What To Kill A Mockingbird taught me

Harper Lee

Harper Lee died on Friday, Feb 19. I found that out while scrolling through my Snapchat stories, and the news headline popped up.

She wrote only one book: To Kill A Mockingbird, which for a very long time was her only book until she published Go Set a Watchman.

But To Kill A Mockingbird was so widely read, devoured and adored that it became a major literary success. Schools were using it as part of their literature program, and that included my school which was how I found out about this book.

To Kill a Mockingbird

I thought it was a really hard book to understand at first, but the more I delved into the world of Scout and Jem, the more I really started to feel for the characters of Maycomb County.

I thought about it, I read more of it, and I started living in the story, just like the other characters.

1) Racial vilification

There are many movies, shows and other media that depict the general behaviour of Caucasians against African Americans during the colonial era and slave era. Billie Holiday’s haunting song Strange Fruit is just one example, depicting the unfair lynching of African Americans.

But To Kill a Mockingbird was seen through the eyes of a young child just barely beginning to understand the racial inequalities that existed in the society they lived in.

To a child, she was able to tell right from wrong. But for the other adults around her, they were influenced by the hierarchy of each community: white trash were still considered better than black people. The words of 2 white people (no matter how jumbled their stories were and how obvious their lies became) were considered better than the word of 1 black person.

2) In the secret courts of men’s hearts

How could this be so, I wondered, as I read Mr. Underwood’s editorial. Senseless killing—Tom had been given due process of law to the day of his death; he had been tried openly and convicted by twelve good men and true; my father had fought for him all the way. Then Mr. Underwood’s meaning became clear: Atticus had used every tool available to free men to save Tom Robinson, but in the secret courts of men’s hearts Atticus had no case. Tom was a dead man the minute Mayella Ewell opened her mouth and screamed.

This is an add-on to racial vilification: the mindsets of men. While they may never say it out loud, the jury of white people (and the society of white folks) were prejudiced against black people.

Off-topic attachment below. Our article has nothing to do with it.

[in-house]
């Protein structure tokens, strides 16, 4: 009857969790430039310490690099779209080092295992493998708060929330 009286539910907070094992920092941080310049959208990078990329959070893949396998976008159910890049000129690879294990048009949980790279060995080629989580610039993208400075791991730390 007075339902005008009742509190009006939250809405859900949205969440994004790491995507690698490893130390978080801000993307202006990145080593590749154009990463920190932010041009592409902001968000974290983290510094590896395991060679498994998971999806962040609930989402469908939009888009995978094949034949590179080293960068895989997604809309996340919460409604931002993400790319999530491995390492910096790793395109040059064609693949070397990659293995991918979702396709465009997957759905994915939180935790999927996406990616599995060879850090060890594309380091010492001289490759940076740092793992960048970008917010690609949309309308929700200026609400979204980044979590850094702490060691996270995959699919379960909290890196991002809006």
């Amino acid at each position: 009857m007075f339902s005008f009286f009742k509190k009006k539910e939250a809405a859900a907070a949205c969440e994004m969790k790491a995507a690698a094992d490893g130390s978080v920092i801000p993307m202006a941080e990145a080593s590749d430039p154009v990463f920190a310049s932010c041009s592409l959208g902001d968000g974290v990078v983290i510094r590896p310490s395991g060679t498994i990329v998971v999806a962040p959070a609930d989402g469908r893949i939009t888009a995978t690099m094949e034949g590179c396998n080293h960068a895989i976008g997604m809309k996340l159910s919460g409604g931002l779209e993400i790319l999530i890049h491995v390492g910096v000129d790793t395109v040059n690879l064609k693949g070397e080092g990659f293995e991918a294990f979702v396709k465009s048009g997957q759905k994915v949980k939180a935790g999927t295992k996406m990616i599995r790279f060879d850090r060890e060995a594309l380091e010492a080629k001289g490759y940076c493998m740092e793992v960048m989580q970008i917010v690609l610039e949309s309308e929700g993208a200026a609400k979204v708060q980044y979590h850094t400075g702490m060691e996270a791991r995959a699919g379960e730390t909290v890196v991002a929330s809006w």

Despite Atticus’ best efforts in putting up a strong defence for Tom Robinson, the racial bias of society would never have let him walk free.

To-Kill-a-Mockingbird

3) Climb in his skin and walk around in it

It’s a more telling, and rather Hannibal-like gruesome way of the phrase ‘walk in his shoes’, but just as effective in its explanation nonetheless.

The phrase spoken by Atticus to his daughter Scout is his way of explaining to her how we should view someone else’s perspective. How we should consider things from their point of view before criticizing them.

4) Mr Radley and religious fanaticism

Reading about Mr Radley was probably the second most evident time I can ever remember a depiction of religious fanaticism (the first being Frollo from the Hunchback of Notre Dame).

“Ms Stephanie said he was so upright he took the word of God as his only law, and we believed her, because Mr. Radley’s posture was ramrod straight.”

In his mind, anything that would bring pleasure is considered a sin. This is demonstrated in the book that one character (Miss Maudie) should not exhibit her love for gardening, but instead spend that time indoors reading the bible and praying.

“sometimes the Bible in the hand of one man is worse than a whiskey bottle in the hand of – oh, of your father.” “There are just some kind of men who – who’re so busy worrying about the next world they’ve never learnt to live in this one.”

And these words describe the devotion of Mr Radley to his religion: it filled his life completely with no room for much else. To him, religion wasn’t a part of what he was, it was exactly what he was made of.

And when Boo Radley’s rowdiness became too much, Mr Radley took it upon himself to punish his child for eternity (I don’t know if it was meant to be for eternity, but considering Scout only saw Boo once and never again, that seems correct).

 

5) How Jem Finch learnt that bravery comes in many forms

Jem, or Jeremy Finch, was one of my favourite characters. Not because he was perfect (he totally wasn’t) but he exhibited plenty of bravery with his sister.

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The bit where he watched his father take up a gun to shoot a mad dog in order to save the community made Jem excited because finally, he could boast to his friends that his father was cool by being a sharpshooter, instead of a boring because he was a lawyer.

But Jem later learns that bravery isn’t about handling a gun, and vice versa, that handling a gun doesn’t automatically mean you’re brave.

He learns that Atticus is brave for choosing to defend a black man in front of the whole town, despite the fact that Atticus knows he wouldn’t win, and he was subjecting himself to the gossip and criticism that everyone else would speak of his family.

He learns that Atticus is brave by accompanying Tom Robinson in the jail cell to protect him from mob lynching, furthermore protecting him without a gun but with words to persuade the mob to disperse.

And finally Jem exhibits bravery by protecting his sister, to the point where he had to wrestle a grown man wielding a knife.

And therein lies the innocent mockingbird, dead. Innocence killed.

Did you enjoy the book as much as I did? Let me know what you felt about the book.

Much Love,

Fari Wu

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